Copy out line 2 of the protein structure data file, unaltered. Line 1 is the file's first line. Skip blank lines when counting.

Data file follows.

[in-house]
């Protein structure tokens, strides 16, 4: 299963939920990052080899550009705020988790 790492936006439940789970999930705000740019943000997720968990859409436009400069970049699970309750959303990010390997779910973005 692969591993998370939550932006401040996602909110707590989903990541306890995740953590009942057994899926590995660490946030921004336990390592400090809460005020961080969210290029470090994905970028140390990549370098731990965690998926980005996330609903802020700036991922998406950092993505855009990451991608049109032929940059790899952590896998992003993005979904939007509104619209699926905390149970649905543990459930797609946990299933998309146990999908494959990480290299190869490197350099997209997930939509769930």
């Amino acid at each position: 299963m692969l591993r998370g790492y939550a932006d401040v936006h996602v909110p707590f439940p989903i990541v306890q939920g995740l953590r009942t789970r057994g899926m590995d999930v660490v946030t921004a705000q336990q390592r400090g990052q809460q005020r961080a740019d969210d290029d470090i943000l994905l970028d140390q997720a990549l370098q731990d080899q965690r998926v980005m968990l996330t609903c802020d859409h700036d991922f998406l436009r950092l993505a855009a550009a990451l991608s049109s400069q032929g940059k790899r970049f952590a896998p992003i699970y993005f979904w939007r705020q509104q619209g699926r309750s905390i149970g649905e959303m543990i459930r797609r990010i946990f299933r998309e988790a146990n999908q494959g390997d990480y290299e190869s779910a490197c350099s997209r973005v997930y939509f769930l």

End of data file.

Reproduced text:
């Protein structure tokens, strides 16, 4: 299963939920990052080899550009705020988790 790492936006439940789970999930705000740019943000997720968990859409436009400069970049699970309750959303990010390997779910973005 692969591993998370939550932006401040996602909110707590989903990541306890995740953590009942057994899926590995660490946030921004336990390592400090809460005020961080969210290029470090994905970028140390990549370098731990965690998926980005996330609903802020700036991922998406950092993505855009990451991608049109032929940059790899952590896998992003993005979904939007509104619209699926905390149970649905543990459930797609946990299933998309146990999908494959990480290299190869490197350099997209997930939509769930």